Rent Shop Volunteer Join

Q. Who is Mr. Smarty Plants?

A: There are those who suspect Wildflower Center volunteers are the culpable and capable culprits. Yet, others think staff members play some, albeit small, role. You can torture us with your plant questions, but we will never reveal the Green Guru's secret identity.

Help us grow by giving to the Plant Database Fund or by becoming a member

Did you know you can access the Native Plant Information Network with your web-enabled smartphone?

Share

Ask Mr. Smarty Plants

Ask Mr. Smarty Plants is a free service provided by the staff and volunteers at the Lady Bird Johnson Wildflower Center.

Search Smarty Plants
See a list of all Smarty Plants questions

Please forgive us, but Mr. Smarty Plants has been overwhelmed by a flood of mail and must take a break for awhile to catch up. We hope to be accepting new questions again soon. Thank you!

Need help with plant identification, visit the plant identification page.

 
rate this answer
Not Yet Rated

Monday - May 18, 2009

From: Portsmouth, NH
Region: Northeast
Topic: Non-Natives
Title: Non-native lilac in a pot in New Hampshire
Answered by: Barbara Medford

QUESTION:

I live in an apartment with a balcony that gets morning sun but is in the shade by 3 pm. Can I plant a lilac in a pot? What perennial would do well in New Hampshire? I love lilacs and would like to have a lilac on the balcony. HELP!!

ANSWER:

The Lady Bird Johnson Wildflower Center is dedicated to the care and propagation of plants native not only to North America but to the area in which the plant is being grown. Plants accustomed to the climate, rainfall and soil of an area will need less water, fertilizer and maintenance. Syringa vulgaris, common lilac, is native to southeastern Europe and therefore out of our range of expertise.However, a probably more compelling reason for you not to plant a lilac in a pot on your balcony is that a lilac bush is just way too big. They can grow to 8 to 15 feet tall and 6 to 12 feet wide. Worse, they only bloom about 2 weeks in the Spring.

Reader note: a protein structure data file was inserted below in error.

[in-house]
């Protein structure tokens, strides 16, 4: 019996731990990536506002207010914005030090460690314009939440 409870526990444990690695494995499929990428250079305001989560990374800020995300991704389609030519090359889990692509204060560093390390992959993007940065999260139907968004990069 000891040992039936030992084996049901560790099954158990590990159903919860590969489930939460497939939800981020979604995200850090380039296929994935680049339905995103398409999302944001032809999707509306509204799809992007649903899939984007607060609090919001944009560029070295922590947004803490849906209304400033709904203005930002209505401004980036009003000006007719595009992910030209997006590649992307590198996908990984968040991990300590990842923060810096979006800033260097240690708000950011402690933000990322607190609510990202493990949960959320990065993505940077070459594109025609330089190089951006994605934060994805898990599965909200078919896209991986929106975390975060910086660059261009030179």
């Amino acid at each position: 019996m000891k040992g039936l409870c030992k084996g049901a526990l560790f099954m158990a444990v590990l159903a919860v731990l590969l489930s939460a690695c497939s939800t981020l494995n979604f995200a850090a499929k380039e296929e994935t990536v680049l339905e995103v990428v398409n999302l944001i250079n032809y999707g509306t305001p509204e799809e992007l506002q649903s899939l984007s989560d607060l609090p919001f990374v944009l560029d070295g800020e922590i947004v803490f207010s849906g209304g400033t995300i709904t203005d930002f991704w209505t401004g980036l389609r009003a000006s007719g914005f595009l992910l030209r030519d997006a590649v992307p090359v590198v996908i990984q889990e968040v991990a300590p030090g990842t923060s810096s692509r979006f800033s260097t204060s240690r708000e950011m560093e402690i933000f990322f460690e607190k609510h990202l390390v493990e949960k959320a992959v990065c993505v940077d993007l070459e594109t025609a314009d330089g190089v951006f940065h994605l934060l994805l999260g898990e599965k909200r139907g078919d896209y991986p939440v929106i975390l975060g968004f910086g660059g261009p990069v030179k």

Without the protection of being in the ground, the roots of a potted plant are very susceptible to freezing and you likely don't have room to bring your pots in during the winter to keep them in dormancy. We would recommend that you go to a nursery and ask for advice on what they have that will accept your planting conditions. They probably won't be native plants but since it's unlikely that potted plants on a deck will escape cultivation and invade native habitats, we doubt that is a problem. 

 

 

More Non-Natives Questions

Will roots of non-native Bottlebrush damage foundation in Weslaco TX
April 02, 2011 - I have a bottle Brush tree planted 2 feet from a brick wall. The condo board told me to remove it for fear that it may crack the foundation of the wall. I don't want to remove it. I believe they are ...
view the full question and answer

Moving School House lilies in Austin
March 02, 2009 - I live here in Austin in zipcode 78729. I have a clump of School House lilies in the back of the garden. I would like to move them to another bed under a tree. Is this a good time to move them? Should...
view the full question and answer

Non-native bougainvillea annual or perennial in Las Vegas?
April 04, 2010 - Are bouganvilleas annual or perianneal plants? What do you do w/them in the winter time. We live in Las Vegas NV
view the full question and answer

Mowing wildflower concerns from Lockhart TX
March 30, 2012 - I went to the Texas Highway Department (Texas Department of Transportation) web site and sent them a concern or complaint about them or independent contractors shredding the roadsides before the blueb...
view the full question and answer

Non-native Jasmine trachelospermum jasminoides in Utah
June 08, 2008 - Bought (4) Star Jasmine trachelospermum jasminoides at Costco. Want to use them in Salt Lake City, UT, brutal winters, on a fence in a retail center parking lot surrounded by trees. Will the leaves st...
view the full question and answer

Support the Wildflower Center by Donating Online or Becoming a Member today.